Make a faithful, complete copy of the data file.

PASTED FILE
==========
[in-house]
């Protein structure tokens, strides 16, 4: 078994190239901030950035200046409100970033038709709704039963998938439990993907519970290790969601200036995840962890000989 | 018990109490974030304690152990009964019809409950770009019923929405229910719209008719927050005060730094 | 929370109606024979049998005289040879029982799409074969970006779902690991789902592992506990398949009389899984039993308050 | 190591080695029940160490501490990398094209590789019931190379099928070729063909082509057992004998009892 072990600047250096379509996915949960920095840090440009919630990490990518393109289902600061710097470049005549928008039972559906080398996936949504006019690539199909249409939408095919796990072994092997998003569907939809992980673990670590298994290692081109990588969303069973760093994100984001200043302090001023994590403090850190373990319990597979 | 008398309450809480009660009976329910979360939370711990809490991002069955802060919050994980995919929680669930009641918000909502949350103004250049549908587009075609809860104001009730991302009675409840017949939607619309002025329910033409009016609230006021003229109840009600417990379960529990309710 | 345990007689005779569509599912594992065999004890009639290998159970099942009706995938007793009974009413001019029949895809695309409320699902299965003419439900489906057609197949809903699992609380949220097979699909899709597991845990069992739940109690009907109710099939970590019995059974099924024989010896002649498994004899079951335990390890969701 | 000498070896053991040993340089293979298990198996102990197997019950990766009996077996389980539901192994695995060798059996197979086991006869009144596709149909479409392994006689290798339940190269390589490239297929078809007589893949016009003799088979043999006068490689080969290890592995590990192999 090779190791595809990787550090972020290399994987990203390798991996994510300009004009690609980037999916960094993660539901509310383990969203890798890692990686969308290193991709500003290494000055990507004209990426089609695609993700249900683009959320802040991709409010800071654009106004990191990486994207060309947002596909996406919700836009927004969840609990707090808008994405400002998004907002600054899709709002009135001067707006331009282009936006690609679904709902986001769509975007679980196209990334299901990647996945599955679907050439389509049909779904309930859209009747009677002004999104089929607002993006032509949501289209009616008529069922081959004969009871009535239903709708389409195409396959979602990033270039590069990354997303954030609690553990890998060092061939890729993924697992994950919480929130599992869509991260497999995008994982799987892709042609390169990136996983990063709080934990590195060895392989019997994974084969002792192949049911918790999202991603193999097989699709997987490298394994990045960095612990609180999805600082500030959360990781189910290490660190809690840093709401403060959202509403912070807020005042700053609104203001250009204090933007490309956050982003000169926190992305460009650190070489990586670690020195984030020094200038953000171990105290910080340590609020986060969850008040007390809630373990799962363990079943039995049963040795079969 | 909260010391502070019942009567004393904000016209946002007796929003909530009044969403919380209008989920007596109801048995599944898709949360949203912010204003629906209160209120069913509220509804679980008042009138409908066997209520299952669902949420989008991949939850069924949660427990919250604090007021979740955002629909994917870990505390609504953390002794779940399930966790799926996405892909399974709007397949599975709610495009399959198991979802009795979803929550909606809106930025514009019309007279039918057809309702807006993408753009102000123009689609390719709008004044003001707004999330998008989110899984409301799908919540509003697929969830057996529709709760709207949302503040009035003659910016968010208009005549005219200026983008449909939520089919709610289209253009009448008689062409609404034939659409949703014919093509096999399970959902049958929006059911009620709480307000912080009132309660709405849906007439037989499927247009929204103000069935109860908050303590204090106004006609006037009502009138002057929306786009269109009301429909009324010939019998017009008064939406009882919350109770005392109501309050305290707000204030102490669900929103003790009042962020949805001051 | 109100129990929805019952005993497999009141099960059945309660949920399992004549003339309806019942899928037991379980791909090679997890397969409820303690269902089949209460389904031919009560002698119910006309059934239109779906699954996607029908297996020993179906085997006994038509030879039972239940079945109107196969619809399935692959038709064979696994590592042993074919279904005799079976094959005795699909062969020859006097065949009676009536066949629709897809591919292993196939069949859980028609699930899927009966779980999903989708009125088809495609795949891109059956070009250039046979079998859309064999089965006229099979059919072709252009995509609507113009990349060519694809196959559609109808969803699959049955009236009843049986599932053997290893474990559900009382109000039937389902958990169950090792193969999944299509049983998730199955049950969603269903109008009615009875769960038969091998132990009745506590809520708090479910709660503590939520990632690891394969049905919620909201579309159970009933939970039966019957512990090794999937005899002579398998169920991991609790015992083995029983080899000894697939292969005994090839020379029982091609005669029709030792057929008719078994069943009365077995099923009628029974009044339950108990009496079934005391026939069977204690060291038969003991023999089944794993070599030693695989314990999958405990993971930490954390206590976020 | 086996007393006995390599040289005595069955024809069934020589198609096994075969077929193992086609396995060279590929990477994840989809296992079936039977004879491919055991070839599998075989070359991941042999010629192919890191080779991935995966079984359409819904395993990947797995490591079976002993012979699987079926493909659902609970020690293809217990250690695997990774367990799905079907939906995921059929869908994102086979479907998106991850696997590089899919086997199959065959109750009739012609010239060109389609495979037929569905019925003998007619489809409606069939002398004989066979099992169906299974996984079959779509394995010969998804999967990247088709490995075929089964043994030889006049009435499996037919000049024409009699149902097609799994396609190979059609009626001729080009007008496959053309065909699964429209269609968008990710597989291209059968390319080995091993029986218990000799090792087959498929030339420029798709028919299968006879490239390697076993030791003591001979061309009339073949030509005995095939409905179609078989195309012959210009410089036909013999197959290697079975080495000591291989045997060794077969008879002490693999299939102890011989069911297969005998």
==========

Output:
[in-house]
């Protein structure tokens, strides 16, 4: 078994190239901030950035200046409100970033038709709704039963998938439990993907519970290790969601200036995840962890000989 | 018990109490974030304690152990009964019809409950770009019923929405229910719209008719927050005060730094 | 929370109606024979049998005289040879029982799409074969970006779902690991789902592992506990398949009389899984039993308050 | 190591080695029940160490501490990398094209590789019931190379099928070729063909082509057992004998009892 072990600047250096379509996915949960920095840090440009919630990490990518393109289902600061710097470049005549928008039972559906080398996936949504006019690539199909249409939408095919796990072994092997998003569907939809992980673990670590298994290692081109990588969303069973760093994100984001200043302090001023994590403090850190373990319990597979 | 008398309450809480009660009976329910979360939370711990809490991002069955802060919050994980995919929680669930009641918000909502949350103004250049549908587009075609809860104001009730991302009675409840017949939607619309002025329910033409009016609230006021003229109840009600417990379960529990309710 | 345990007689005779569509599912594992065999004890009639290998159970099942009706995938007793009974009413001019029949895809695309409320699902299965003419439900489906057609197949809903699992609380949220097979699909899709597991845990069992739940109690009907109710099939970590019995059974099924024989010896002649498994004899079951335990390890969701 | 000498070896053991040993340089293979298990198996102990197997019950990766009996077996389980539901192994695995060798059996197979086991006869009144596709149909479409392994006689290798339940190269390589490239297929078809007589893949016009003799088979043999006068490689080969290890592995590990192999 090779190791595809990787550090972020290399994987990203390798991996994510300009004009690609980037999916960094993660539901509310383990969203890798890692990686969308290193991709500003290494000055990507004209990426089609695609993700249900683009959320802040991709409010800071654009106004990191990486994207060309947002596909996406919700836009927004969840609990707090808008994405400002998004907002600054899709709002009135001067707006331009282009936006690609679904709902986001769509975007679980196209990334299901990647996945599955679907050439389509049909779904309930859209009747009677002004999104089929607002993006032509949501289209009616008529069922081959004969009871009535239903709708389409195409396959979602990033270039590069990354997303954030609690553990890998060092061939890729993924697992994950919480929130599992869509991260497999995008994982799987892709042609390169990136996983990063709080934990590195060895392989019997994974084969002792192949049911918790999202991603193999097989699709997987490298394994990045960095612990609180999805600082500030959360990781189910290490660190809690840093709401403060959202509403912070807020005042700053609104203001250009204090933007490309956050982003000169926190992305460009650190070489990586670690020195984030020094200038953000171990105290910080340590609020986060969850008040007390809630373990799962363990079943039995049963040795079969 | 909260010391502070019942009567004393904000016209946002007796929003909530009044969403919380209008989920007596109801048995599944898709949360949203912010204003629906209160209120069913509220509804679980008042009138409908066997209520299952669902949420989008991949939850069924949660427990919250604090007021979740955002629909994917870990505390609504953390002794779940399930966790799926996405892909399974709007397949599975709610495009399959198991979802009795979803929550909606809106930025514009019309007279039918057809309702807006993408753009102000123009689609390719709008004044003001707004999330998008989110899984409301799908919540509003697929969830057996529709709760709207949302503040009035003659910016968010208009005549005219200026983008449909939520089919709610289209253009009448008689062409609404034939659409949703014919093509096999399970959902049958929006059911009620709480307000912080009132309660709405849906007439037989499927247009929204103000069935109860908050303590204090106004006609006037009502009138002057929306786009269109009301429909009324010939019998017009008064939406009882919350109770005392109501309050305290707000204030102490669900929103003790009042962020949805001051 | 109100129990929805019952005993497999009141099960059945309660949920399992004549003339309806019942899928037991379980791909090679997890397969409820303690269902089949209460389904031919009560002698119910006309059934239109779906699954996607029908297996020993179906085997006994038509030879039972239940079945109107196969619809399935692959038709064979696994590592042993074919279904005799079976094959005795699909062969020859006097065949009676009536066949629709897809591919292993196939069949859980028609699930899927009966779980999903989708009125088809495609795949891109059956070009250039046979079998859309064999089965006229099979059919072709252009995509609507113009990349060519694809196959559609109808969803699959049955009236009843049986599932053997290893474990559900009382109000039937389902958990169950090792193969999944299509049983998730199955049950969603269903109008009615009875769960038969091998132990009745506590809520708090479910709660503590939520990632690891394969049905919620909201579309159970009933939970039966019957512990090794999937005899002579398998169920991991609790015992083995029983080899000894697939292969005994090839020379029982091609005669029709030792057929008719078994069943009365077995099923009628029974009044339950108990009496079934005391026939069977204690060291038969003991023999089944794993070599030693695989314990999958405990993971930490954390206590976020 | 086996007393006995390599040289005595069955024809069934020589198609096994075969077929193992086609396995060279590929990477994840989809296992079936039977004879491919055991070839599998075989070359991941042999010629192919890191080779991935995966079984359409819904395993990947797995490591079976002993012979699987079926493909659902609970020690293809217990250690695997990774367990799905079907939906995921059929869908994102086979479907998106991850696997590089899919086997199959065959109750009739012609010239060109389609495979037929569905019925003998007619489809409606069939002398004989066979099992169906299974996984079959779509394995010969998804999967990247088709490995075929089964043994030889006049009435499996037919000049024409009699149902097609799994396609190979059609009626001729080009007008496959053309065909699964429209269609968008990710597989291209059968390319080995091993029986218990000799090792087959498929030339420029798709028919299968006879490239390697076993030791003591001979061309009339073949030509005995095939409905179609078989195309012959210009410089036909013999197959290697079975080495000591291989045997060794077969008879002490693999299939102890011989069911297969005998």